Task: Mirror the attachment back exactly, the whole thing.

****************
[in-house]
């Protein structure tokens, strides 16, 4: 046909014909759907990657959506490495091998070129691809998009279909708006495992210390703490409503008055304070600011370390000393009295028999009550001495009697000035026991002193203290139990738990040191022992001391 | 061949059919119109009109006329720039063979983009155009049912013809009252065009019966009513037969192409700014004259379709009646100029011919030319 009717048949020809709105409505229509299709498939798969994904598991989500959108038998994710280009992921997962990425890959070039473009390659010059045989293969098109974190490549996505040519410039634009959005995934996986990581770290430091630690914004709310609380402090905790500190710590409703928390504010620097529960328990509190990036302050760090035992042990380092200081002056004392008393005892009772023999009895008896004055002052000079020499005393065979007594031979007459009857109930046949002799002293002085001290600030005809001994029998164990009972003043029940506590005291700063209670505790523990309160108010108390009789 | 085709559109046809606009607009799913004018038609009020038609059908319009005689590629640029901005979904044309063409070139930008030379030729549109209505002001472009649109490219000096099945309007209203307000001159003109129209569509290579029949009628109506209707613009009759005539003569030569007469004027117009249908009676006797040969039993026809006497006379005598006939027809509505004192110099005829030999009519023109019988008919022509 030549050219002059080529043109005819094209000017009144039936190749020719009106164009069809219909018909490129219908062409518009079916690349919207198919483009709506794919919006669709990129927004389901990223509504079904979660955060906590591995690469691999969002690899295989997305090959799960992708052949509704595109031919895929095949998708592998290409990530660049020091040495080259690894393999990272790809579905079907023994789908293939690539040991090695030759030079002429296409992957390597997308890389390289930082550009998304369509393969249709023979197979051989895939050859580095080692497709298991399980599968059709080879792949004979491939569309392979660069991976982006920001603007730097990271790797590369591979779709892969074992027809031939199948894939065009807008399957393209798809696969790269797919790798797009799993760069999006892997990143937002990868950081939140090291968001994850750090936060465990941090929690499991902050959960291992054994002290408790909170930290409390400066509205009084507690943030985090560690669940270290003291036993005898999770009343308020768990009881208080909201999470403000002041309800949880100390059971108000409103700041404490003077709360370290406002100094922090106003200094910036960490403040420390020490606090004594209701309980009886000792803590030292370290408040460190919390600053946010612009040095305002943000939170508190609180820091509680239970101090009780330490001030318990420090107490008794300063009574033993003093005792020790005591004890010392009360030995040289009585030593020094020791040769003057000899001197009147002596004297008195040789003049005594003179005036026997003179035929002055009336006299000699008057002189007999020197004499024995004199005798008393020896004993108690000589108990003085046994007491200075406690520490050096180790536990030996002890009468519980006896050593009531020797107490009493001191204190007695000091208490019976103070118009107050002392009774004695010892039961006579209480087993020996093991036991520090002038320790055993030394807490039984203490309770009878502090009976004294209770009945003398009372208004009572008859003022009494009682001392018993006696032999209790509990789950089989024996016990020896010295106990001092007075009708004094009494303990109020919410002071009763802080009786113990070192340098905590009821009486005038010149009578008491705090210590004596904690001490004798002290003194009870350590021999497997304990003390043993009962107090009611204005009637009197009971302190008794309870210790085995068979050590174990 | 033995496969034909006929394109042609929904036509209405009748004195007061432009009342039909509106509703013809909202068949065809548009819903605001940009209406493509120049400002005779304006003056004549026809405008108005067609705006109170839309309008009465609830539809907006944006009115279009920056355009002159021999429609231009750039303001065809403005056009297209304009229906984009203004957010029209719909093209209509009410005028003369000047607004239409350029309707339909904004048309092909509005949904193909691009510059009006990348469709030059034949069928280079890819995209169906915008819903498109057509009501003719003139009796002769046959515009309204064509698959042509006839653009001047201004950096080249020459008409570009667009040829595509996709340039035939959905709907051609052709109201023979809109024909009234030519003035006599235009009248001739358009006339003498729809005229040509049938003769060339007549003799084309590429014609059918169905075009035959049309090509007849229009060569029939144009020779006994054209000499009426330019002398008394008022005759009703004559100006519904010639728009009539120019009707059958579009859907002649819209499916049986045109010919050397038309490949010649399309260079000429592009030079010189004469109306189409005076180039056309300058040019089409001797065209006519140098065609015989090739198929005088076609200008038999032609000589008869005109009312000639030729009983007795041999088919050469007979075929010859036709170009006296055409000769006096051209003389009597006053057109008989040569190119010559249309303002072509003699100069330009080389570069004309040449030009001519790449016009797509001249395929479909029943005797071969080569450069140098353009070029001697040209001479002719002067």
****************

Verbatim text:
[in-house]
């Protein structure tokens, strides 16, 4: 046909014909759907990657959506490495091998070129691809998009279909708006495992210390703490409503008055304070600011370390000393009295028999009550001495009697000035026991002193203290139990738990040191022992001391 | 061949059919119109009109006329720039063979983009155009049912013809009252065009019966009513037969192409700014004259379709009646100029011919030319 009717048949020809709105409505229509299709498939798969994904598991989500959108038998994710280009992921997962990425890959070039473009390659010059045989293969098109974190490549996505040519410039634009959005995934996986990581770290430091630690914004709310609380402090905790500190710590409703928390504010620097529960328990509190990036302050760090035992042990380092200081002056004392008393005892009772023999009895008896004055002052000079020499005393065979007594031979007459009857109930046949002799002293002085001290600030005809001994029998164990009972003043029940506590005291700063209670505790523990309160108010108390009789 | 085709559109046809606009607009799913004018038609009020038609059908319009005689590629640029901005979904044309063409070139930008030379030729549109209505002001472009649109490219000096099945309007209203307000001159003109129209569509290579029949009628109506209707613009009759005539003569030569007469004027117009249908009676006797040969039993026809006497006379005598006939027809509505004192110099005829030999009519023109019988008919022509 030549050219002059080529043109005819094209000017009144039936190749020719009106164009069809219909018909490129219908062409518009079916690349919207198919483009709506794919919006669709990129927004389901990223509504079904979660955060906590591995690469691999969002690899295989997305090959799960992708052949509704595109031919895929095949998708592998290409990530660049020091040495080259690894393999990272790809579905079907023994789908293939690539040991090695030759030079002429296409992957390597997308890389390289930082550009998304369509393969249709023979197979051989895939050859580095080692497709298991399980599968059709080879792949004979491939569309392979660069991976982006920001603007730097990271790797590369591979779709892969074992027809031939199948894939065009807008399957393209798809696969790269797919790798797009799993760069999006892997990143937002990868950081939140090291968001994850750090936060465990941090929690499991902050959960291992054994002290408790909170930290409390400066509205009084507690943030985090560690669940270290003291036993005898999770009343308020768990009881208080909201999470403000002041309800949880100390059971108000409103700041404490003077709360370290406002100094922090106003200094910036960490403040420390020490606090004594209701309980009886000792803590030292370290408040460190919390600053946010612009040095305002943000939170508190609180820091509680239970101090009780330490001030318990420090107490008794300063009574033993003093005792020790005591004890010392009360030995040289009585030593020094020791040769003057000899001197009147002596004297008195040789003049005594003179005036026997003179035929002055009336006299000699008057002189007999020197004499024995004199005798008393020896004993108690000589108990003085046994007491200075406690520490050096180790536990030996002890009468519980006896050593009531020797107490009493001191204190007695000091208490019976103070118009107050002392009774004695010892039961006579209480087993020996093991036991520090002038320790055993030394807490039984203490309770009878502090009976004294209770009945003398009372208004009572008859003022009494009682001392018993006696032999209790509990789950089989024996016990020896010295106990001092007075009708004094009494303990109020919410002071009763802080009786113990070192340098905590009821009486005038010149009578008491705090210590004596904690001490004798002290003194009870350590021999497997304990003390043993009962107090009611204005009637009197009971302190008794309870210790085995068979050590174990 | 033995496969034909006929394109042609929904036509209405009748004195007061432009009342039909509106509703013809909202068949065809548009819903605001940009209406493509120049400002005779304006003056004549026809405008108005067609705006109170839309309008009465609830539809907006944006009115279009920056355009002159021999429609231009750039303001065809403005056009297209304009229906984009203004957010029209719909093209209509009410005028003369000047607004239409350029309707339909904004048309092909509005949904193909691009510059009006990348469709030059034949069928280079890819995209169906915008819903498109057509009501003719003139009796002769046959515009309204064509698959042509006839653009001047201004950096080249020459008409570009667009040829595509996709340039035939959905709907051609052709109201023979809109024909009234030519003035006599235009009248001739358009006339003498729809005229040509049938003769060339007549003799084309590429014609059918169905075009035959049309090509007849229009060569029939144009020779006994054209000499009426330019002398008394008022005759009703004559100006519904010639728009009539120019009707059958579009859907002649819209499916049986045109010919050397038309490949010649399309260079000429592009030079010189004469109306189409005076180039056309300058040019089409001797065209006519140098065609015989090739198929005088076609200008038999032609000589008869005109009312000639030729009983007795041999088919050469007979075929010859036709170009006296055409000769006096051209003389009597006053057109008989040569190119010559249309303002072509003699100069330009080389570069004309040449030009001519790449016009797509001249395929479909029943005797071969080569450069140098353009070029001697040209001479002719002067």